vysotskyClose-ups in Vysotsky (Sergei Bezrukov) look somewhat hideous. The outrageously expensive makeup, used to most precisely bring the actor’s semblance to Vysotsky, seems to fulfill this purpose—at least sometimes (well at least sometimes!). With the right angle and lighting, the resemblance is uncanny. But, unfortunately, more often than not, it seems that the task of the actor playing the main role comes down to keeping the makeup on his face: he walks, trying to end up in the “correct” lighting, so as to look most authentic, occasionally saying something not particularly comprehensible, while trying not to open his mouth, so that the precious mask of makeup—which, according to rumors, has been copied from the death mask of Vladimir Semenovich—does not dribble off his face.

It is known that Vysotsky himself was reluctant to use much makeup, and would only use it in cases of extreme necessity, so long as it did not interfere with the creation of authentic characters on screen and stage. Vysotsky’s extraordinary talent and personality combined with the Taganka theater’s approach allowed him to create authentic roles without makeup. The Taganka’s actors would casually play the roles of Pushkin or Mayakovsky without makeup, but the theater-goer would be convinced that before him actually stood Pushkin, and rather than the actor Leonid Filatov. In the case of this film, Vysotsky’s visage covered in heavy makeup makes it hard not to feel dejected.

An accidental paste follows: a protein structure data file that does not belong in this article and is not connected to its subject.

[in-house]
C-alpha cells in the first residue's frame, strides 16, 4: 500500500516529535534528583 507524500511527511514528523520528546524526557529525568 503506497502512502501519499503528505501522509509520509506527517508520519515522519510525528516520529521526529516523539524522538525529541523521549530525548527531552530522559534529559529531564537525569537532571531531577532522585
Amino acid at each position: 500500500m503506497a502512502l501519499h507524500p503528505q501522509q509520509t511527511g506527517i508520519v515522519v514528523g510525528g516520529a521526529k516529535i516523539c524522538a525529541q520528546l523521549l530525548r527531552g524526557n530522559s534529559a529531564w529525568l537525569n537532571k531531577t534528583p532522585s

vysotskyThe hero was given a voice by his son Nikita, who also wrote the screenplay and for whom the most important thing was to recreate his Dad’s tone of voice and intonation as accurately as possible and he partially succeeds in this task. But, alas, in the case of the acting, as well as in the case of the voice dubbing, all the steam, as the saying goes, went into the whistle. That is to say, after the initial task of replicating the hero’s physical resemblance as accurately as possible, nothing was left to give this character a soul. As the result, instead of a hero, Vysotsky appears almost like a talking doll, or as such a hindered, weary creature that one wishes the film would end sooner, just so that it could get some rest and stop suffering. It is entirely possible that in those moments portrayed in the film, Vysotsky was exactly like that, but why, in the first movie about a national folk hero should he be shown specifically like that?

If there is one character that does not need any additional energy, it is Andrei Panin’s character of Doctor Anatolii Nefedov. His frenzied, over the top temperament suffices for the entire film. Panin’s spirited performance of the doctor’s role results in Nefedov’s portrayal as a fussy scoundrel who on one hand seems to genuinely love his patient and be proud of his closeness, and childish on the other, seemingly eagerly and selfishly exploiting the latter’s fame.